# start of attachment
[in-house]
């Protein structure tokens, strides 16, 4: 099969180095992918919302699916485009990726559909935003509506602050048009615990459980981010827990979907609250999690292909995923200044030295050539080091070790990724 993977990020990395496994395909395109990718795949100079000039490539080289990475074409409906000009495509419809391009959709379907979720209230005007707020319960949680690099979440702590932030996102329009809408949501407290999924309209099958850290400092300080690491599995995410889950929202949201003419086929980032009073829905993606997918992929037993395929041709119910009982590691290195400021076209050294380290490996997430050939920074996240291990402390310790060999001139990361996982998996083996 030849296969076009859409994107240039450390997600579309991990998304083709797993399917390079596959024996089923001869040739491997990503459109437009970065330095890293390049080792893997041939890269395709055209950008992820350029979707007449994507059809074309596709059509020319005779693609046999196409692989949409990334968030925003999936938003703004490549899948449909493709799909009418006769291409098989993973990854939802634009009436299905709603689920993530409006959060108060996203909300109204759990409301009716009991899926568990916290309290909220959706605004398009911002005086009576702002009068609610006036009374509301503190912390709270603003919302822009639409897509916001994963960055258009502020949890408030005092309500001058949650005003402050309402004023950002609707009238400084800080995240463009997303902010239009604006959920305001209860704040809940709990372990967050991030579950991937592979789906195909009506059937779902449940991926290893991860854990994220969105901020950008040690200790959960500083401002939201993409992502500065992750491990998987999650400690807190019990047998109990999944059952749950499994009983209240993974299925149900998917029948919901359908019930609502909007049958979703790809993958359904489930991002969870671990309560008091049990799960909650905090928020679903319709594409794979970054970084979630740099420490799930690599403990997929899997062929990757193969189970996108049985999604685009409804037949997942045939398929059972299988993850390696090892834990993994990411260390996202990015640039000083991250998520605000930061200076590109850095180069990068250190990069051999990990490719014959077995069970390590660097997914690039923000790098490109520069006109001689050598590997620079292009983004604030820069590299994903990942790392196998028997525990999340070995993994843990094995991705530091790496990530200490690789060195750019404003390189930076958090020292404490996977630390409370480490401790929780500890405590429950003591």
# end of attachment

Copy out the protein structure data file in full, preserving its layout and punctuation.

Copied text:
[in-house]
């Protein structure tokens, strides 16, 4: 099969180095992918919302699916485009990726559909935003509506602050048009615990459980981010827990979907609250999690292909995923200044030295050539080091070790990724 993977990020990395496994395909395109990718795949100079000039490539080289990475074409409906000009495509419809391009959709379907979720209230005007707020319960949680690099979440702590932030996102329009809408949501407290999924309209099958850290400092300080690491599995995410889950929202949201003419086929980032009073829905993606997918992929037993395929041709119910009982590691290195400021076209050294380290490996997430050939920074996240291990402390310790060999001139990361996982998996083996 030849296969076009859409994107240039450390997600579309991990998304083709797993399917390079596959024996089923001869040739491997990503459109437009970065330095890293390049080792893997041939890269395709055209950008992820350029979707007449994507059809074309596709059509020319005779693609046999196409692989949409990334968030925003999936938003703004490549899948449909493709799909009418006769291409098989993973990854939802634009009436299905709603689920993530409006959060108060996203909300109204759990409301009716009991899926568990916290309290909220959706605004398009911002005086009576702002009068609610006036009374509301503190912390709270603003919302822009639409897509916001994963960055258009502020949890408030005092309500001058949650005003402050309402004023950002609707009238400084800080995240463009997303902010239009604006959920305001209860704040809940709990372990967050991030579950991937592979789906195909009506059937779902449940991926290893991860854990994220969105901020950008040690200790959960500083401002939201993409992502500065992750491990998987999650400690807190019990047998109990999944059952749950499994009983209240993974299925149900998917029948919901359908019930609502909007049958979703790809993958359904489930991002969870671990309560008091049990799960909650905090928020679903319709594409794979970054970084979630740099420490799930690599403990997929899997062929990757193969189970996108049985999604685009409804037949997942045939398929059972299988993850390696090892834990993994990411260390996202990015640039000083991250998520605000930061200076590109850095180069990068250190990069051999990990490719014959077995069970390590660097997914690039923000790098490109520069006109001689050598590997620079292009983004604030820069590299994903990942790392196998028997525990999340070995993994843990094995991705530091790496990530200490690789060195750019404003390189930076958090020292404490996977630390409370480490401790929780500890405590429950003591």